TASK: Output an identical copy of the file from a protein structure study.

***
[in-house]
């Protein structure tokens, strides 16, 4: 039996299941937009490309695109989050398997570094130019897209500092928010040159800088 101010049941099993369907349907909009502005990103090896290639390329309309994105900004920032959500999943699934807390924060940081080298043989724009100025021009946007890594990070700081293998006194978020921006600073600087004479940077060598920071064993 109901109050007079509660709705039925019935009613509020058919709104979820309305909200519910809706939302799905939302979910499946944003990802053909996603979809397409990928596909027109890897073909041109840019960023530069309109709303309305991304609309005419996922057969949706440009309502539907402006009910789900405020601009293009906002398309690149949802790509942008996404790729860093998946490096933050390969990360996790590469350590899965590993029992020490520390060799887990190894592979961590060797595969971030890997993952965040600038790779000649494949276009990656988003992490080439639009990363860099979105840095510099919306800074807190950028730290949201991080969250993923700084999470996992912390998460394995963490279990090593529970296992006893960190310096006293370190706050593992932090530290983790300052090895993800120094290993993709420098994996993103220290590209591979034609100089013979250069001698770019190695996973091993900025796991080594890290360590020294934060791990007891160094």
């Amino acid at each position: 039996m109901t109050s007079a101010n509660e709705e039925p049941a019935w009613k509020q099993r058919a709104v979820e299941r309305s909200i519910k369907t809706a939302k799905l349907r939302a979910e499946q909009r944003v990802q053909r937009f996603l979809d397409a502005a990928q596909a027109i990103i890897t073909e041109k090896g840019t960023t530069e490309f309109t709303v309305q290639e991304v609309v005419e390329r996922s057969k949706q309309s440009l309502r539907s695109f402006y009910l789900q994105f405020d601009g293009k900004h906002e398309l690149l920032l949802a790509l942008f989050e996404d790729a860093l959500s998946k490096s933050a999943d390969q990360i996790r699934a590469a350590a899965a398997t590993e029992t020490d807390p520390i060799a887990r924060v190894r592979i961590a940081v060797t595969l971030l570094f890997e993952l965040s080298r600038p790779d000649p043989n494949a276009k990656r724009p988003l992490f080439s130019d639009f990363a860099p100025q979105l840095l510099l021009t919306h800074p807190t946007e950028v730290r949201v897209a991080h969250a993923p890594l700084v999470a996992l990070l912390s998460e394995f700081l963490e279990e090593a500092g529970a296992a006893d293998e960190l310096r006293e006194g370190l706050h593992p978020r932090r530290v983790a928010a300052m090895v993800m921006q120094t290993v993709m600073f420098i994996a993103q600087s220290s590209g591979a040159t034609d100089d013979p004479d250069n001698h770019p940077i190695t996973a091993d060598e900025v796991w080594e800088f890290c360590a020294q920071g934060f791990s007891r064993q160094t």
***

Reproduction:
[in-house]
């Protein structure tokens, strides 16, 4: 039996299941937009490309695109989050398997570094130019897209500092928010040159800088 101010049941099993369907349907909009502005990103090896290639390329309309994105900004920032959500999943699934807390924060940081080298043989724009100025021009946007890594990070700081293998006194978020921006600073600087004479940077060598920071064993 109901109050007079509660709705039925019935009613509020058919709104979820309305909200519910809706939302799905939302979910499946944003990802053909996603979809397409990928596909027109890897073909041109840019960023530069309109709303309305991304609309005419996922057969949706440009309502539907402006009910789900405020601009293009906002398309690149949802790509942008996404790729860093998946490096933050390969990360996790590469350590899965590993029992020490520390060799887990190894592979961590060797595969971030890997993952965040600038790779000649494949276009990656988003992490080439639009990363860099979105840095510099919306800074807190950028730290949201991080969250993923700084999470996992912390998460394995963490279990090593529970296992006893960190310096006293370190706050593992932090530290983790300052090895993800120094290993993709420098994996993103220290590209591979034609100089013979250069001698770019190695996973091993900025796991080594890290360590020294934060791990007891160094």
């Amino acid at each position: 039996m109901t109050s007079a101010n509660e709705e039925p049941a019935w009613k509020q099993r058919a709104v979820e299941r309305s909200i519910k369907t809706a939302k799905l349907r939302a979910e499946q909009r944003v990802q053909r937009f996603l979809d397409a502005a990928q596909a027109i990103i890897t073909e041109k090896g840019t960023t530069e490309f309109t709303v309305q290639e991304v609309v005419e390329r996922s057969k949706q309309s440009l309502r539907s695109f402006y009910l789900q994105f405020d601009g293009k900004h906002e398309l690149l920032l949802a790509l942008f989050e996404d790729a860093l959500s998946k490096s933050a999943d390969q990360i996790r699934a590469a350590a899965a398997t590993e029992t020490d807390p520390i060799a887990r924060v190894r592979i961590a940081v060797t595969l971030l570094f890997e993952l965040s080298r600038p790779d000649p043989n494949a276009k990656r724009p988003l992490f080439s130019d639009f990363a860099p100025q979105l840095l510099l021009t919306h800074p807190t946007e950028v730290r949201v897209a991080h969250a993923p890594l700084v999470a996992l990070l912390s998460e394995f700081l963490e279990e090593a500092g529970a296992a006893d293998e960190l310096r006293e006194g370190l706050h593992p978020r932090r530290v983790a928010a300052m090895v993800m921006q120094t290993v993709m600073f420098i994996a993103q600087s220290s590209g591979a040159t034609d100089d013979p004479d250069n001698h770019p940077i190695t996973a091993d060598e900025v796991w080594e800088f890290c360590a020294q920071g934060f791990s007891r064993q160094t």